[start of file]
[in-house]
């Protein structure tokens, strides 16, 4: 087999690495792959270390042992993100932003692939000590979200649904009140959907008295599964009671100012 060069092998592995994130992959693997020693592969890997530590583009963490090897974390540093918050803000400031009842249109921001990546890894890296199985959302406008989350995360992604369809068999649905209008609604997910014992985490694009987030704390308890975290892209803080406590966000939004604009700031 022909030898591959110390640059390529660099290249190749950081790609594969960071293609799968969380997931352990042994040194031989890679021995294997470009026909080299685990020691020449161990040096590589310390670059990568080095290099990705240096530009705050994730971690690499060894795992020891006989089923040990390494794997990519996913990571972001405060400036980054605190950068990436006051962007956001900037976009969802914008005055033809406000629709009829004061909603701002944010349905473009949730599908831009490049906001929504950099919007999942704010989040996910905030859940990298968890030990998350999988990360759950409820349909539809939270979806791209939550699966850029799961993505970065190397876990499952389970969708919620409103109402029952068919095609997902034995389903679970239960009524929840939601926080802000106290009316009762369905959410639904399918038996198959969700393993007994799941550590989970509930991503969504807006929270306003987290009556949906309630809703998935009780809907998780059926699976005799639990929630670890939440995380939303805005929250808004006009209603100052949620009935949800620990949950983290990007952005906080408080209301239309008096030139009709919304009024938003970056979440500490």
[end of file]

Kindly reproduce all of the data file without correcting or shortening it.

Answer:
[in-house]
């Protein structure tokens, strides 16, 4: 087999690495792959270390042992993100932003692939000590979200649904009140959907008295599964009671100012 060069092998592995994130992959693997020693592969890997530590583009963490090897974390540093918050803000400031009842249109921001990546890894890296199985959302406008989350995360992604369809068999649905209008609604997910014992985490694009987030704390308890975290892209803080406590966000939004604009700031 022909030898591959110390640059390529660099290249190749950081790609594969960071293609799968969380997931352990042994040194031989890679021995294997470009026909080299685990020691020449161990040096590589310390670059990568080095290099990705240096530009705050994730971690690499060894795992020891006989089923040990390494794997990519996913990571972001405060400036980054605190950068990436006051962007956001900037976009969802914008005055033809406000629709009829004061909603701002944010349905473009949730599908831009490049906001929504950099919007999942704010989040996910905030859940990298968890030990998350999988990360759950409820349909539809939270979806791209939550699966850029799961993505970065190397876990499952389970969708919620409103109402029952068919095609997902034995389903679970239960009524929840939601926080802000106290009316009762369905959410639904399918038996198959969700393993007994799941550590989970509930991503969504807006929270306003987290009556949906309630809703998935009780809907998780059926699976005799639990929630670890939440995380939303805005929250808004006009209603100052949620009935949800620990949950983290990007952005906080408080209301239309008096030139009709919304009024938003970056979440500490």